But in a century that red dot in the night sky could be transformed into a blue dot, and a couple of centuries later into a green dot. We know how. We just need to decide to do it.  If we decided to go for it, some of you reading this article could be alive to see that blue dot.

What an adventure that would be!  In the ancient world, humanity had poor knowledge of almost anywhere. The conquests of Alexander the Great are sometimes seen through the lens of his desire to stand on the shores of a legendary great ocean he had heard of, where the lands ended.  By the Mediaeval period we had the journey of Marco Polo and expeditions of Zheng He. Then the Portuguese got in with their effort to sail around Africa to India. Columbus sailed West and Magellan circumnavigated the Earth. In the 19th century Livingstone and Stanley explored Africa and as the 20th century began Amundsen discovered the North West Passage and went first to the South Pole and probably also the North. In the Fifties Hillary and Tenzing conquered Everest and in 1960 the Trieste reached the bottom of the Marianas Trench. Immediately humanity had conquered these last earthly adventures, we had the race to the Moon, reaching it in 1969.

And then… well, essentially we stopped.  Like late Roman Imperialists hedged in after the Teutoburg Forest, Western culture has decayed into decadent pleasures. Absent new discoveries or voyages to make, humanity's adventures are sex or thrill-seeking or drugs or, as the character Cuckoo puts in in the eponymous BBC3 series: "Would you like to know the longest journey I've ever taken? The journey into my mind….."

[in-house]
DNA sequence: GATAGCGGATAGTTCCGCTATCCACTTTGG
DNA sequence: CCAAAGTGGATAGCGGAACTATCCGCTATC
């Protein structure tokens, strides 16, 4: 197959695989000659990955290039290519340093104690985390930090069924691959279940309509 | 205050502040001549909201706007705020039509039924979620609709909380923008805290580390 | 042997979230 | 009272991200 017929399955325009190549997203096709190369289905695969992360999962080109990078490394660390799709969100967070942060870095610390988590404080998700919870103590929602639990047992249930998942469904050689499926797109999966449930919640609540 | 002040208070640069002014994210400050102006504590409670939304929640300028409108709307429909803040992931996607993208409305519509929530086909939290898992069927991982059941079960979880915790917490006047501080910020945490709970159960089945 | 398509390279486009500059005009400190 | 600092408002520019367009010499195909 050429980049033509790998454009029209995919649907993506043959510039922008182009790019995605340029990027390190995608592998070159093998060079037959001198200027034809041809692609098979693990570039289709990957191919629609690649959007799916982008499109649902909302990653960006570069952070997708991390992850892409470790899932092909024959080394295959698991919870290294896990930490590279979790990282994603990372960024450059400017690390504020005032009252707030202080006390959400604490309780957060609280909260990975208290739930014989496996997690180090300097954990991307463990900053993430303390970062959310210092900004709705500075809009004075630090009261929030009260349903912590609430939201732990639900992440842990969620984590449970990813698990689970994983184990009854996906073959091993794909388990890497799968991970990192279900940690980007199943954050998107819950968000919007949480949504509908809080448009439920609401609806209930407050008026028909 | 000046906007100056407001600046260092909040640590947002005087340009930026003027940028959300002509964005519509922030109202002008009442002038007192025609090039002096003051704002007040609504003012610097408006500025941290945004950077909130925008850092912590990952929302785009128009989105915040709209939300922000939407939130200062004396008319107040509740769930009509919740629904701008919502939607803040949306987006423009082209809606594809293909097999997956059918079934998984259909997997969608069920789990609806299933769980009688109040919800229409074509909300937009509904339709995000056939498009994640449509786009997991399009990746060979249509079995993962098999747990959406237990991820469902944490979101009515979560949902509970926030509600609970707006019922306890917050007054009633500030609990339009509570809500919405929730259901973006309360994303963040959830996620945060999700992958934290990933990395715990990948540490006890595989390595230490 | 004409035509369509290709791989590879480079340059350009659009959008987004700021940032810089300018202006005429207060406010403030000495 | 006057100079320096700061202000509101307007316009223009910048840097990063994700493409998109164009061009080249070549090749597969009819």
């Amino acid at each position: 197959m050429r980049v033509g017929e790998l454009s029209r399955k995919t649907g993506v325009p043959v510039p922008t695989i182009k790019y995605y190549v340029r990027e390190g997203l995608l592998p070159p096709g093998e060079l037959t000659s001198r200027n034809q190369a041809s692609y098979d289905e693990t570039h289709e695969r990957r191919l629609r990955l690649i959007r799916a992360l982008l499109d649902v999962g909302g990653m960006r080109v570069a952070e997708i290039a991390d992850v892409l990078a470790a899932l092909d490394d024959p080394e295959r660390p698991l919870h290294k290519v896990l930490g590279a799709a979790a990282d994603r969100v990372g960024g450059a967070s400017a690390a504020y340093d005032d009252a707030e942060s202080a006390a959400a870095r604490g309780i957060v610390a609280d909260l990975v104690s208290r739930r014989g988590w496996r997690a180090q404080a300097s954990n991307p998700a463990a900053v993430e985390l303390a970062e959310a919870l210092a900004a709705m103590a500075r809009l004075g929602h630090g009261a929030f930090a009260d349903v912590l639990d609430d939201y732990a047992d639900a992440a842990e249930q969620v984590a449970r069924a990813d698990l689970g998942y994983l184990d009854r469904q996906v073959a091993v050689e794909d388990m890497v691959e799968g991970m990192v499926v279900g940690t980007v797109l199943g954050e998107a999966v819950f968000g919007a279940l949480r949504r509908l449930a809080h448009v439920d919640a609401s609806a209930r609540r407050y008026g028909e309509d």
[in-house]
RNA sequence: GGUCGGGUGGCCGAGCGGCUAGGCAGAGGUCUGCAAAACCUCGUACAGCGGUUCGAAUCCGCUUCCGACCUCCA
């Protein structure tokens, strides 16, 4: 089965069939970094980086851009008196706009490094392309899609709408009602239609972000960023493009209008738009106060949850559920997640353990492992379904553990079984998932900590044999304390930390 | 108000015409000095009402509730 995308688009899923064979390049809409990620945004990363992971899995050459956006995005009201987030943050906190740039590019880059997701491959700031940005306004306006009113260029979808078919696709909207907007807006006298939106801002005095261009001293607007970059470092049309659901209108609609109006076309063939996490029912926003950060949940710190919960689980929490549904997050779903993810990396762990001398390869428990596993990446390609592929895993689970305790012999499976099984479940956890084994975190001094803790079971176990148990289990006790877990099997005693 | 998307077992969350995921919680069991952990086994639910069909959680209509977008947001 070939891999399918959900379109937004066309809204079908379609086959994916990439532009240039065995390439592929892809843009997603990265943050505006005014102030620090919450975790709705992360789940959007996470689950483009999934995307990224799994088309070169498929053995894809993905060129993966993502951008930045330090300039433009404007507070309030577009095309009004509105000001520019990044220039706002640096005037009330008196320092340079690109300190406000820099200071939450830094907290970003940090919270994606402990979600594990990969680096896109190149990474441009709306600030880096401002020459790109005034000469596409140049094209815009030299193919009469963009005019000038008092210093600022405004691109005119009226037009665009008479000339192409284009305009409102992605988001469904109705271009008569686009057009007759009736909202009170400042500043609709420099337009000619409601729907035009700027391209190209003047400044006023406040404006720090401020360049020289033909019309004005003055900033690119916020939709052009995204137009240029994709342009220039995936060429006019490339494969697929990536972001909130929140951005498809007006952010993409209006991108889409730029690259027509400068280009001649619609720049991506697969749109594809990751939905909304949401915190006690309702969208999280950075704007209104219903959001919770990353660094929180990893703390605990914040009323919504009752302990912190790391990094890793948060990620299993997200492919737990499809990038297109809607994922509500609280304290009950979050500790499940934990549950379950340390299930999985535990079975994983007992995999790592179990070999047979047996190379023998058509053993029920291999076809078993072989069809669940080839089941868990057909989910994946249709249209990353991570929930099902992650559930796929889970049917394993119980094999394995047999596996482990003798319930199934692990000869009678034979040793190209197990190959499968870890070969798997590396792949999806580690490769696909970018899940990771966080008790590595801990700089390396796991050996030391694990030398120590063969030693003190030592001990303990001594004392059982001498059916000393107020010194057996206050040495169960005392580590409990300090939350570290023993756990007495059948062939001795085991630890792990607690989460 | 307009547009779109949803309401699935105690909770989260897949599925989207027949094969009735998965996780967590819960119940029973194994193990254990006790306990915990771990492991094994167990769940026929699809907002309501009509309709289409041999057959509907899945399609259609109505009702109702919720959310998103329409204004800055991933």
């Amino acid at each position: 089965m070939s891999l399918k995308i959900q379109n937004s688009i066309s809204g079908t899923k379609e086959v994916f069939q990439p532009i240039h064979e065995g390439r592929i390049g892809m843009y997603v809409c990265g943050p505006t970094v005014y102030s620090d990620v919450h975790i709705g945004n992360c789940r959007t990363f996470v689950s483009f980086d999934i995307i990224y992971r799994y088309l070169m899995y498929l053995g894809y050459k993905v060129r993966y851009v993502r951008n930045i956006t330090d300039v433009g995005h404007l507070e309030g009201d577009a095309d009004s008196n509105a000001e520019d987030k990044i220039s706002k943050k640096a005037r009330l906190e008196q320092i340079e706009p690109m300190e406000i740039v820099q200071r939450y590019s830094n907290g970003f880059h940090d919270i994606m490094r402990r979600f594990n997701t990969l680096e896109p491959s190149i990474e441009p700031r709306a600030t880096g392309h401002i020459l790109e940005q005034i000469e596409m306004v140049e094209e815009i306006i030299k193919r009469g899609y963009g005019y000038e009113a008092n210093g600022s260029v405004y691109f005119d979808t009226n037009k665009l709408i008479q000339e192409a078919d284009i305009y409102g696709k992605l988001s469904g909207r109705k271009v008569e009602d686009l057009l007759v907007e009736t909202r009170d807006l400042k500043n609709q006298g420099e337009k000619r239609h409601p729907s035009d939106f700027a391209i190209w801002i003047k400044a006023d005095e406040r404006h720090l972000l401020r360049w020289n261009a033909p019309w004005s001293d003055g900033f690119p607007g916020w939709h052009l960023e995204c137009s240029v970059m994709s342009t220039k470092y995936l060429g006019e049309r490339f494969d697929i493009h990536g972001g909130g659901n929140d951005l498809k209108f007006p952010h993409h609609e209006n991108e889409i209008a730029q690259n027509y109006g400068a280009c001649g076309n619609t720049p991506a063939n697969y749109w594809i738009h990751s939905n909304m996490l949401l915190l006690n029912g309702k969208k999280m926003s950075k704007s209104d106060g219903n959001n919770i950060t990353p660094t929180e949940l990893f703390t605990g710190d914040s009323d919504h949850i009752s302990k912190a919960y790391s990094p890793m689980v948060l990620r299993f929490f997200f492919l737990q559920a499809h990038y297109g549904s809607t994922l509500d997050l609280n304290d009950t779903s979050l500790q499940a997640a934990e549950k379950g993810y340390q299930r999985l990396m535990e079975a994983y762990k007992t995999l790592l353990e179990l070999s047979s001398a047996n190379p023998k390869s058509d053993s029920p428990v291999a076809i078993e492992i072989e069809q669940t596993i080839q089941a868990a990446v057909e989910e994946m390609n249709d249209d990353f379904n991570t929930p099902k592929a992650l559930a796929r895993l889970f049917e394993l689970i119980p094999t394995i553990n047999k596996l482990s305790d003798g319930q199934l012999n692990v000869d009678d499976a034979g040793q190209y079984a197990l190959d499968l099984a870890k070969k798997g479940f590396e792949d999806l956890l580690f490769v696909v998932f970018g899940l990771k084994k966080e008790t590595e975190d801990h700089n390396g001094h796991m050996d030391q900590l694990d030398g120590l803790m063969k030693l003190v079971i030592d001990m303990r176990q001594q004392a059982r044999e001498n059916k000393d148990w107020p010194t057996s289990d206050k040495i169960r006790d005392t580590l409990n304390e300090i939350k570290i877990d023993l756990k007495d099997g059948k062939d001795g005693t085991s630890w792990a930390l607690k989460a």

There are perhaps other great adventures humanity could pursue besides the terraforming of Mars. But that is a big and obvious one and one we believe we could indeed do – at a cost that is comparable to other policies we do in fact enact and over a timescale that we do currently consider relevant for other policies.

Furthermore, it is of a unifying nature. Frankly, if you had to choose between spending $2-$3 trillion on preventing the earth heating up more than 2-3 degrees over the next 150 years and spending it on making Mars into a blue planet where algae and bacteria and plants could grow, who is seriously going to choose the former?


Trampling on Coal Country Families


Between 1989 and 2010, Congress rejected nearly 700 cap-tax-and-trade and similar bills that their proponents claimed would control Earth's perpetually fickle climate and weather. So even as real world crises erupt, President Obama is using executive fiats and regulations to impose his anti-hydrocarbon agenda, slash America's fossil fuel use, bankrupt coal and utility companies, make electricity prices skyrocket, and "fundamentally transform" our economic, social, legal and constitutional system.

Citing climate concerns, he has refused to permit construction of the Keystone XL pipeline, and blocked or delayed Alaskan, western state and offshore oil and gas leasing and drilling. He's proud that US oil production has climbed 58% and natural gas output has risen 21% since 2008. But he doesn't mention that this is due to hydraulic fracturing on state and private lands; production has actually fallen in areas controlled by the federal government, and radical environmentalists oppose fracking all over the USA.

Above all, the President's war on hydrocarbons is a war on Coal Country families. For 21 states that still rely on coal to produce 40-96% of their electricity, it is a war on people's livelihoods and living standards - on the very survival of small businesses and entire communities. The price of electricity has already risen 1-2 cents per kilowatt-hour in those states, from as little as 5.6 cents/kWh in 2009. If it soars to the 14.6 to 15.7 cents/kWh paid in "job-mecca states" like California and New York - which rely on coal for less than 3% of their electricity - the impacts will churn through coal-dependant states like a tsunami.